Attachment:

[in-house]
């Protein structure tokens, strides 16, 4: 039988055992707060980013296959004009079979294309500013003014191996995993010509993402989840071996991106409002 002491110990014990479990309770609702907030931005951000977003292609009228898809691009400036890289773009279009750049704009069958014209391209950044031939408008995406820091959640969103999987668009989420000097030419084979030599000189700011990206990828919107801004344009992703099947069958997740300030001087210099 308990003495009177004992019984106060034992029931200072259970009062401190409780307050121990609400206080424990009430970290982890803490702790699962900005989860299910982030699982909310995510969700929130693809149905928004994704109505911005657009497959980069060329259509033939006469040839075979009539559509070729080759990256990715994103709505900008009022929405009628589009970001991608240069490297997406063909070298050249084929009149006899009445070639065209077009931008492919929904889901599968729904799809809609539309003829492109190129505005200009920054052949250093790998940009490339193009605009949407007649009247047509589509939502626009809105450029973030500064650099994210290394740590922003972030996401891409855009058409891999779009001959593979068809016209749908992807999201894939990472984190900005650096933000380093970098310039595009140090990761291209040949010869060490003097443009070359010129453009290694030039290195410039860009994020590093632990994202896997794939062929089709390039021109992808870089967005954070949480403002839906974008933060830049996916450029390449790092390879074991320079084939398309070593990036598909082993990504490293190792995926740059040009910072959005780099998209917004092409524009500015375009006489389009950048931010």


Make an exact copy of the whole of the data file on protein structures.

[in-house]
């Protein structure tokens, strides 16, 4: 039988055992707060980013296959004009079979294309500013003014191996995993010509993402989840071996991106409002 002491110990014990479990309770609702907030931005951000977003292609009228898809691009400036890289773009279009750049704009069958014209391209950044031939408008995406820091959640969103999987668009989420000097030419084979030599000189700011990206990828919107801004344009992703099947069958997740300030001087210099 308990003495009177004992019984106060034992029931200072259970009062401190409780307050121990609400206080424990009430970290982890803490702790699962900005989860299910982030699982909310995510969700929130693809149905928004994704109505911005657009497959980069060329259509033939006469040839075979009539559509070729080759990256990715994103709505900008009022929405009628589009970001991608240069490297997406063909070298050249084929009149006899009445070639065209077009931008492919929904889901599968729904799809809609539309003829492109190129505005200009920054052949250093790998940009490339193009605009949407007649009247047509589509939502626009809105450029973030500064650099994210290394740590922003972030996401891409855009058409891999779009001959593979068809016209749908992807999201894939990472984190900005650096933000380093970098310039595009140090990761291209040949010869060490003097443009070359010129453009290694030039290195410039860009994020590093632990994202896997794939062929089709390039021109992808870089967005954070949480403002839906974008933060830049996916450029390449790092390879074991320079084939398309070593990036598909082993990504490293190792995926740059040009910072959005780099998209917004092409524009500015375009006489389009950048931010």